You aren’t imagining it: There may very well be a link between perimenopause and more frequent urinating than usual, including those overnight trips to the bathroom.

How many voids per 24 hours define urinary frequency?

“Although there is no absolute number of daytime voids that is ‘abnormal,’ urinary frequency is typically defined as more than eight voids/24 hours,” says R. Mark Ellerkmann, MD, Director, The Urogynecology Center at Mercy Medical Center, Baltimore.

“However, many things can influence the degree of urinary frequency — how much one drinks, what one drinks, whether someone is on a diuretic, etc.”

So right off the bat, you may want to ask yourself if perimenopause has been making you consume more fluids, though thirst is not a symptom of perimenopause.

Overactive Bladder

Dr. Ellerkmann says that usually, complaints of urinary frequency come with additional symptoms:

• Urinary urgency (“sudden, compelling desire to pass urine which is difficult to defer”)

• Nocturia – getting up in the middle of the night to relieve oneself more than once

• Urge related

“The constellation of these symptoms provide for a clinical diagnosis we refer to as overactive bladder or OAB (defined as urgency, often with frequency and nocturia, with or without urge related urinary incontinence),” explains Dr. Ellerkmann.

Severity does increase with age, but perimenopause typically occurs in a woman’s 40s. Urge related incontinence is more common in women.

“Urge incontinence increases with age, from 17 percent of women older than 45 years to 27 percent of women older than 75 years of age.”

The Perimenopause and Urinary Frequency Connection

“Perimenopause is defined at that period of time leading up to menopause,” says Dr. Ellerkmann.

“Many physiological changes occur during the perimenopausal time period as levels of circulating hormones — estrogen, progesterone and testosterone — fluctuate and levels slowly decrease.

“The effects of estrogen on the urogenital tract are well-known, as these tissues (the vaginal and peri-urethral tissues/bladder) are very rich in estrogen receptors.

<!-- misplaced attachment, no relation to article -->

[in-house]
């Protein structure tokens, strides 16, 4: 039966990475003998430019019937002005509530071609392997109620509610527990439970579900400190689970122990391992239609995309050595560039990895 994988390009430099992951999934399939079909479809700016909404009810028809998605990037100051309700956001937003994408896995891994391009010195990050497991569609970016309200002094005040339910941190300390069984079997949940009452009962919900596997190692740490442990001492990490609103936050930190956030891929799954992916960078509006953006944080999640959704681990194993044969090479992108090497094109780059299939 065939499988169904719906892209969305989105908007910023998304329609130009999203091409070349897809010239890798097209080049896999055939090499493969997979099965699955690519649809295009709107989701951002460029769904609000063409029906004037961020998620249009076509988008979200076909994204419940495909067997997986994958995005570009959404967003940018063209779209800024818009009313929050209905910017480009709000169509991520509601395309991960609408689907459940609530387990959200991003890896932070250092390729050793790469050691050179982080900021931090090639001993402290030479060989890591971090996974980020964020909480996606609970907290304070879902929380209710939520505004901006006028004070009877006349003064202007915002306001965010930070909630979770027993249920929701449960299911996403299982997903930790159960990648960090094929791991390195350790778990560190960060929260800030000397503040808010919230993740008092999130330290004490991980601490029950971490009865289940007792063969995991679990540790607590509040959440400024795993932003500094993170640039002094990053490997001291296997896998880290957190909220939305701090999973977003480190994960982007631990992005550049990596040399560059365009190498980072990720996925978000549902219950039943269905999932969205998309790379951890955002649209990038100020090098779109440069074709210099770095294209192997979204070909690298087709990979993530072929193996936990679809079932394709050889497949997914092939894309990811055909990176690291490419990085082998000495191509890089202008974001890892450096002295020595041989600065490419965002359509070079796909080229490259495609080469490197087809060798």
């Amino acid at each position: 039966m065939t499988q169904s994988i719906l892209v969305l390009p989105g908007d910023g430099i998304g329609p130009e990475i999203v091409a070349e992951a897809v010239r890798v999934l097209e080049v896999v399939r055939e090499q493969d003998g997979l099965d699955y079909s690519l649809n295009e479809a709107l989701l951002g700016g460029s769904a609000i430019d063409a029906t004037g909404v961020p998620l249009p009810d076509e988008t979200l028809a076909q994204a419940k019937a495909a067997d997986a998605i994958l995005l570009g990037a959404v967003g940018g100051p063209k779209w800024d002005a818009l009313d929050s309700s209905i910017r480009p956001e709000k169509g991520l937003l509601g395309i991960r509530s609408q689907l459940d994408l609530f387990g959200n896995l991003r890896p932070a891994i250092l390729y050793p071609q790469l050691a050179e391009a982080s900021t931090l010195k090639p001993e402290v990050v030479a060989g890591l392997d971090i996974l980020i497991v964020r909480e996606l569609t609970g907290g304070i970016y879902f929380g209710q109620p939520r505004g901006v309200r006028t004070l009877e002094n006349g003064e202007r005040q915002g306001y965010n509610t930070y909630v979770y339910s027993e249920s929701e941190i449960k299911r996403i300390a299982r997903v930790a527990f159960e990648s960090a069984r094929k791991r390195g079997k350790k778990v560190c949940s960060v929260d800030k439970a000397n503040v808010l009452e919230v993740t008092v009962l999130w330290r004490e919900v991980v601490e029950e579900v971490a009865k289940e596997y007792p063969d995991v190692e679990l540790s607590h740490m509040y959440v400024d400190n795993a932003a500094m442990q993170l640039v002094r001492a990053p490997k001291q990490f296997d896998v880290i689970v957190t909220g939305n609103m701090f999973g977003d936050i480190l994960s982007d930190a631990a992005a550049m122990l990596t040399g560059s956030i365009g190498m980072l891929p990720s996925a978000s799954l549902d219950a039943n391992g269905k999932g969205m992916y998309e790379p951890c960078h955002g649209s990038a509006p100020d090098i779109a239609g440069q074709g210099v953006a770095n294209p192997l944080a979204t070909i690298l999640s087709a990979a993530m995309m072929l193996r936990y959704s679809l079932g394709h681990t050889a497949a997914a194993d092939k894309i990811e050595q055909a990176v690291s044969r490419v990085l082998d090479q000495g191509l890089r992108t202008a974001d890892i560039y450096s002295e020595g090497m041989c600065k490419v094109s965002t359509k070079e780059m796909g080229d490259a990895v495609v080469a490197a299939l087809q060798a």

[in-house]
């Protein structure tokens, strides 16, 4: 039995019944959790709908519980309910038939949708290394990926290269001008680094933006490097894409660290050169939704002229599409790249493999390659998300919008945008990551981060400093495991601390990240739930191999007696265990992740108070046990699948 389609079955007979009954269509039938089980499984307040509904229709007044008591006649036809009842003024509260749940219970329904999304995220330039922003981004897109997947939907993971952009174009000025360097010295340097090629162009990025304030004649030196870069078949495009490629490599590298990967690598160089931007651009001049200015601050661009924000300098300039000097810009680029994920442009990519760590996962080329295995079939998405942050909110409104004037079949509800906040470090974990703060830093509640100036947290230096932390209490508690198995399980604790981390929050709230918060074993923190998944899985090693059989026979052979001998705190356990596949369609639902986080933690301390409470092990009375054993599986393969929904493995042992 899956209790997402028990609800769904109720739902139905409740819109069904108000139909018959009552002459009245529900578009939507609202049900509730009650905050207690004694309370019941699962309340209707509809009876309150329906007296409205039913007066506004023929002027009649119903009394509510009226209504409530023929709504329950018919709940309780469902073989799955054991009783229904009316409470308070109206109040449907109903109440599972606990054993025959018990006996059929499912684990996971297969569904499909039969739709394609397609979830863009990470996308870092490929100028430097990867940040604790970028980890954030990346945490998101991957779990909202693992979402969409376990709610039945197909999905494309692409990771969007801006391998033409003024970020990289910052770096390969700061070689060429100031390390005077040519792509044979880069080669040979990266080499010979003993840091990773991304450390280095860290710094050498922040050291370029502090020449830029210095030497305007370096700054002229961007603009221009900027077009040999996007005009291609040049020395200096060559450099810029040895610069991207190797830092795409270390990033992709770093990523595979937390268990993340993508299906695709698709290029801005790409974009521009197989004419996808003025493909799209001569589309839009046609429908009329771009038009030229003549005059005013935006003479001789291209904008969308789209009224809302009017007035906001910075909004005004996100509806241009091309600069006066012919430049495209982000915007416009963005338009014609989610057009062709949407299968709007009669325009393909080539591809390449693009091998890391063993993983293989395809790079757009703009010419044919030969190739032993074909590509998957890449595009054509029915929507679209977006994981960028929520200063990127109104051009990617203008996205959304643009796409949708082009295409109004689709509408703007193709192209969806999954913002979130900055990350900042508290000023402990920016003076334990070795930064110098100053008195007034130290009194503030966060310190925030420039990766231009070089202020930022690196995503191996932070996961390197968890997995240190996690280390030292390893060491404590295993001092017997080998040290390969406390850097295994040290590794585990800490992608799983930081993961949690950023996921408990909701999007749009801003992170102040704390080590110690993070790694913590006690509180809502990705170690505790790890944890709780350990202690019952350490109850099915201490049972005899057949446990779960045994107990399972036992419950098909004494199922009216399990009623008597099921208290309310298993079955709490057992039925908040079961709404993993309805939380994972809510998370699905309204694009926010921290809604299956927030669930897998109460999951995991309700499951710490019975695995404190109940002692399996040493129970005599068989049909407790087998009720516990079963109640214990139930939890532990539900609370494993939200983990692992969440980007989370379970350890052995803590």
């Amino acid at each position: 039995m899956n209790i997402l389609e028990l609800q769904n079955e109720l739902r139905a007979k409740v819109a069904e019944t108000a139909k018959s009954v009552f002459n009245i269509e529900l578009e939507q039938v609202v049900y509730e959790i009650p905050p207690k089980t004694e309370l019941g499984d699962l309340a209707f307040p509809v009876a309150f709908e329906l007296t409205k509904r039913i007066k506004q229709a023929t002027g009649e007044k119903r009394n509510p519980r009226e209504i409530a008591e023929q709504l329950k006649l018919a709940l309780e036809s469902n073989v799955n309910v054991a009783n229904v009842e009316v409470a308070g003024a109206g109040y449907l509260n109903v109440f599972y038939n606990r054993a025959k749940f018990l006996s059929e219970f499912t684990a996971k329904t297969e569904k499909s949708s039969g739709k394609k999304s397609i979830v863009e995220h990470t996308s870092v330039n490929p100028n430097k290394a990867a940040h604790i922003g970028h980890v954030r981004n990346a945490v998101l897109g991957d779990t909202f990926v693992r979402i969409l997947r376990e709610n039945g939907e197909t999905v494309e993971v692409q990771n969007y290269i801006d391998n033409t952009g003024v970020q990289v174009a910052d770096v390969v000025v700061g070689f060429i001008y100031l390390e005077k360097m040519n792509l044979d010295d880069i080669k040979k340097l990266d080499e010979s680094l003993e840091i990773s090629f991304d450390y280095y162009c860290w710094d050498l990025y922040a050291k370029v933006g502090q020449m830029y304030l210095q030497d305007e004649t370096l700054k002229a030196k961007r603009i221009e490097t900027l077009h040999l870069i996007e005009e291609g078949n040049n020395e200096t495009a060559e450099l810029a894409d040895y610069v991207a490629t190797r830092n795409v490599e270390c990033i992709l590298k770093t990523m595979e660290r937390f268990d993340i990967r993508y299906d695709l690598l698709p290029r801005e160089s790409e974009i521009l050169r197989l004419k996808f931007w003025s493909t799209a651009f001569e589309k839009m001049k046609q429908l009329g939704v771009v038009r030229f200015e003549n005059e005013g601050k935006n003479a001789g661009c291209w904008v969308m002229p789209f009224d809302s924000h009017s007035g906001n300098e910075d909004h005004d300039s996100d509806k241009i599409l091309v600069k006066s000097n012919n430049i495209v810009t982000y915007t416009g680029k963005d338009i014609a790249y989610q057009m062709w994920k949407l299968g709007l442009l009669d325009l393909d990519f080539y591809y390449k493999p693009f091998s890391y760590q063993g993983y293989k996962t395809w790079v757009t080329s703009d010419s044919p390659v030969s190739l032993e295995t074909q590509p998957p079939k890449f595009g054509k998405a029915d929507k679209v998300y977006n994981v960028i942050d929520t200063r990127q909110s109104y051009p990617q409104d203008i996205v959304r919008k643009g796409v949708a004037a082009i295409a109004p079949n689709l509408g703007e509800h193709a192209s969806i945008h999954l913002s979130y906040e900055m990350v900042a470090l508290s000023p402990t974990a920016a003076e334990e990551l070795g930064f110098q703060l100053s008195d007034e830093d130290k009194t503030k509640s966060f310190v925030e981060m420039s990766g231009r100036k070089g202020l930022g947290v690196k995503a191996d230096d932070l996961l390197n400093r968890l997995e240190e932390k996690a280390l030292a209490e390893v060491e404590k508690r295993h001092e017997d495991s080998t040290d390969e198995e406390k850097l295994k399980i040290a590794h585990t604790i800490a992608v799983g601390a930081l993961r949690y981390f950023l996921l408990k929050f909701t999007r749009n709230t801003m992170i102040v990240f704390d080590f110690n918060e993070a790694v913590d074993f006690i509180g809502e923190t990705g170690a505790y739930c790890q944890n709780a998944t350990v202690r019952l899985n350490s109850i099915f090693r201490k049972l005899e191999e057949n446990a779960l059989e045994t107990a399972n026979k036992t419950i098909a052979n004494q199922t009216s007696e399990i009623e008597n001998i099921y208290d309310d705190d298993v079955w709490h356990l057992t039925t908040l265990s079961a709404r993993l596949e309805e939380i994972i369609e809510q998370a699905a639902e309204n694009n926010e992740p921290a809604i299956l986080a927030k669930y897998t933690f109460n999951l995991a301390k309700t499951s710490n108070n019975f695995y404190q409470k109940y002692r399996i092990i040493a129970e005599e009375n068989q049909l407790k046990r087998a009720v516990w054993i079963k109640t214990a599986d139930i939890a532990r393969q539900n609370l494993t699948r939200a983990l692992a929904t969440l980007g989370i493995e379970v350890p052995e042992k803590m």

“As circulating estrogen levels decrease and become less consistent, vaginal and peri-urethral tissues become less well-lubricated; they become thinner and less elastic and less well-vascularized [stocked with blood vessels].

“It may be that the loss of estrogen can adversely affect the bladder, but whether the hormonal changes of perimenopause are directly related to symptoms of urinary frequency is difficult to say.”

Solutions to Increased Urinary Frequency from Perimenopause

Dr. Ellerkmann says that some studies support the use of supplemental vaginal estrogen cream in both periomenopausal and menopausal women to partially alleviate symptoms of overactive bladder.

Dr. Ellerkmann also explains, “Excluding organic causes that might cause overactive bladder symptoms (bladder cancers, stones, bladder prolapse, infections, foreign suture or mesh from urological surgery) or medications (diuretics) or behavior (excessive consumption of liquids), the most common inciting causes of urinary frequency and urgency are consumption of known dietary irritants — the most common of which are caffeinated beverages, tea, artificial sweeteners, carbonated beverages, citrus juices, tomatoes, chocolate, sodas.”

Dr. Ellerkmanndr. ellerkmann is board certified in both OB/GYN and female pelvic medicine and reconstructive surgery. He specializes in the treatment of urinary incontinence in women of all ages.
Lorra Garrick has been covering medical, fitness and cybersecurity topics for many years, having written thousands of articles for print magazines and websites, including as a ghostwriter. She’s also a former ACE-certified personal trainer.